Quest for learning what constitutes “Healthy” inspired creation of Norfolk Holistic Foods
Years of working on Norfolk farms and in the Ontario grocery sector shaped Port Dover native Dave Thompson’s food philosophy in several words: eat whole foods, eat organic and support local farmers as much as possible
That is what motivated Thompson, and his business partner-cousin, Blair Thompson, to establish Norfolk Holistic Foods in a modest storefront on Peel Street, Simcoe, in June, 2006. Although they never advertise in mainstream or social media, the store’s business remained steady, even increasing during the pandemic, when some people avoided chainstores out of fear of catching COVID.
Thompson, who has almost 40 years of grocery retail experience, sells certified organic produce, meat, cold-pressed oils, herbs and related groceries. While he buys produce and meats from sources throughout Ontario, he prioritizes buying Norfolk farm goods as much as possible.
But don’t to Norfolk Holistic Foods for supplements. “When I opened in 2006, there were 14 places in town that did,” explains Thompson. “There are lots of places for supplements if someone wants to do that—although they shouldn’t let that be an excuse to then eat crap! I’m taking the best front line defenses for supporting into your body – food, thoughts, water.”
The store is economically sustainable. The two partners bought the building, with Blair, who works in construction, renovating two upstairs apartments, and one which Dave, the store’s sole employee, occupies. The overhead is low, with Thompson picking up products that are not delivered after hours.
This retailer is also a certified holistic nutritionist and is a 30-year cancer survivor. He willingly discusses emerging food trends with customers, many of whom he knows by name.
Thompson’s food livelihood germinated between ages 14 to 22, when he worked in multiple small family fruit and vegetable farms and in tobacco. Then he entered the grocery retail sector, working for several chains in the Golden Horseshoe.
This career taught Thompson much about marketing food, but it didn’t address an issue that perplexed him.
“I was always interested in what constitutes healthy eating,” said Thompson. “I saw a co-relationship between people’s health and what they placed in grocery carts. By the time I spent 20 years in groceries, I still didn’t know what constituted ‘healthy’.Grocery chains never taught that. I saw a problem with people and their food.”
A massage therapist-friend convinced him to enroll in the Canadian School of Natural Nutrition. Providentially, an Oakville health food store offered him a full-time job as produce manager, providing an income while he studied.
“The emphasis of the courses was ‘Eat whole Foods and Eat Clean’,” said Thompson. “Part of it focused on the chemical and pesticide damage done to the body. I am a 30-year cancer survivor and at least in organics you must prove that they (growers) are not using that.“ Thompson graduated with a 98.5 percent average.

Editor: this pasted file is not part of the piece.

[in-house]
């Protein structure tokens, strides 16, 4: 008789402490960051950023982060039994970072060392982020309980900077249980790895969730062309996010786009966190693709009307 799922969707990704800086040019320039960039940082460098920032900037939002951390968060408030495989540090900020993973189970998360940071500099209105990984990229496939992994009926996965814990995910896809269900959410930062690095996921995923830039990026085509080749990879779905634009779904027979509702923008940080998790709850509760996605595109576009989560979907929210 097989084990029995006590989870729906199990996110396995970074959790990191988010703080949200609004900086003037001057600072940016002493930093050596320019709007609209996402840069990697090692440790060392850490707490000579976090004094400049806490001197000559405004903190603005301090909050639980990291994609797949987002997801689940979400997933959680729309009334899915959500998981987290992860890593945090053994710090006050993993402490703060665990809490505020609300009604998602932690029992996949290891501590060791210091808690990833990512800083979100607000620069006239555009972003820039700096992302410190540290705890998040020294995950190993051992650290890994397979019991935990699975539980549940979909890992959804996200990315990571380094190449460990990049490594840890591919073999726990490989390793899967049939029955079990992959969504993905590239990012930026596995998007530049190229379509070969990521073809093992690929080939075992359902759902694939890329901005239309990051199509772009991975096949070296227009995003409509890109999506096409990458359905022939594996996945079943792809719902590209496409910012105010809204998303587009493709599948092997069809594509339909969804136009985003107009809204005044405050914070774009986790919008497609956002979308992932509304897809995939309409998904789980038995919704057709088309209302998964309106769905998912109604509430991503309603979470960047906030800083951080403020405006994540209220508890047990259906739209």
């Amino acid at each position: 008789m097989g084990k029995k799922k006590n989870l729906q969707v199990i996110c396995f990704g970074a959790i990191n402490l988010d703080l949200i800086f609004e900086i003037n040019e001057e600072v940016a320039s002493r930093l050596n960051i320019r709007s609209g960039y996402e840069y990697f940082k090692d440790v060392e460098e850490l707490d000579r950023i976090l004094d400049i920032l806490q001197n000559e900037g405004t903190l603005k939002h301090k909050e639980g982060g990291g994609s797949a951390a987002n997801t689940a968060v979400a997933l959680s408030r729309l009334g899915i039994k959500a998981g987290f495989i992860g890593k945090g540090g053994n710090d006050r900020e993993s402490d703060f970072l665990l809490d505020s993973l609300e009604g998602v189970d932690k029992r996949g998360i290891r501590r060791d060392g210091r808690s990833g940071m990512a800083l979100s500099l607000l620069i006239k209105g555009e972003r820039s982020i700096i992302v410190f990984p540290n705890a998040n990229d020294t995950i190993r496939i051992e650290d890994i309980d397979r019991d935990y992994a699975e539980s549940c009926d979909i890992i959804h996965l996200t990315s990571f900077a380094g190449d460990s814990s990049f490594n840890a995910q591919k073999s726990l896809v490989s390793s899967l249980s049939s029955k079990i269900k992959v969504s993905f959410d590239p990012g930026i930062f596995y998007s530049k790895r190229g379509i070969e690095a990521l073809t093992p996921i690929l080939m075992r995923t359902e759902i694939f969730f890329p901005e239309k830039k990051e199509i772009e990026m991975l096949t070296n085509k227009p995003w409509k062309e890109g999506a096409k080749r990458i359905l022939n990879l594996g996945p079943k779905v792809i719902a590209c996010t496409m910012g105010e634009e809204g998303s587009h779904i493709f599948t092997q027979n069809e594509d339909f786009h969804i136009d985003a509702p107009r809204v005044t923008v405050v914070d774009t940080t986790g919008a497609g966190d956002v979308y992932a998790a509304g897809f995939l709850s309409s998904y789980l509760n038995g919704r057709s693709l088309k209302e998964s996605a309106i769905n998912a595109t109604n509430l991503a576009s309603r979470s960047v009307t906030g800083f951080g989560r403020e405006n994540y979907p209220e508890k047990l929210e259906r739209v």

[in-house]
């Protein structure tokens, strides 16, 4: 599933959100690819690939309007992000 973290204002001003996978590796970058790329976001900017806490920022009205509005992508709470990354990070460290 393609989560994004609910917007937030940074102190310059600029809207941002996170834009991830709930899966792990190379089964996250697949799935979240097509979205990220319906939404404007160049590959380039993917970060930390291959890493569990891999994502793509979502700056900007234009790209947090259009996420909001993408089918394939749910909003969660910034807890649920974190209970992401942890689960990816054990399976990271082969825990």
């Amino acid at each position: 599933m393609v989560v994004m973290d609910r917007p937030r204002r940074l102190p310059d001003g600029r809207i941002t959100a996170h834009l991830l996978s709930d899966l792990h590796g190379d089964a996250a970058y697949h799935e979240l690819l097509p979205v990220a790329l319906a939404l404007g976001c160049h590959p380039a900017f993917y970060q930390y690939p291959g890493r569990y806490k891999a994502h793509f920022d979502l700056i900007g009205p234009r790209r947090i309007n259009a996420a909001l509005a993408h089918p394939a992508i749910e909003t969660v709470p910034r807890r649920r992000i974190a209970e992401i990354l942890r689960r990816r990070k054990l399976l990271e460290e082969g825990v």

Another life boost was Thompson’s stint working at the Barn, a small Hamilton-centred chain that specialized in produce prior to its sale to A&P in 1999. He said that they taught proper handling techniques for the separation of organic and non-organic food from field to store shelf, something “which they don’t teach anymore.”
By then, Thompson questioned the domination of several large Canadian grocery chains which were gobbling up its competition.
“Years ago Norfolk had several grocery chains that were fairly local, like Calbecks, Roxborough’s Food Market. As long as four companies dictate the prices of your food and where they’re going to buy it from, you don’t have any say… and none of them are based in Norfolk County; you’re not likely to meet the CEO of Wal-Mart, Sobeys or Metro.”
So Thompson returned to Norfolk County in 2005, ready to open an affordable
alternative niche in what he described as an “organic desert.”
“There was little in grocery stores and the produce that was there was poorly handled. Before us, you couldn’t get organic popcorn, sweet potatoes or cabbage as it all went to Toronto.”
Thompson sourced suppliers for produce and free-range organic meat using past contacts from Oakville and The Barn and after inspecting potential farms in Norfolk County and environs.
“I try to stay as close to home as I can,” said Thompson. He added that at least two other Norfolk farm businesses were subsequently launched, partly because, “My initial purchases provided a living for them as mine was the first store to take their product.”
His prices tend to be significantly lower than those of the same foods sold in the Greater Toronto Area. “Norfolk is not Toronto. People here are less willing to pay the premium. My pricing policy is, ‘is this fair and would I pay for it?’“
“I saw the changes in the food industry over past 40 years and I know what to do for those who want the (organic) option. It’s a win-win for everybody and opens competition for a healthy food market. As the population gets older and possibly sicker, we must eat healthy.
You can’t survive on crap--- your body can get away with it, but eventually it catches up with you.“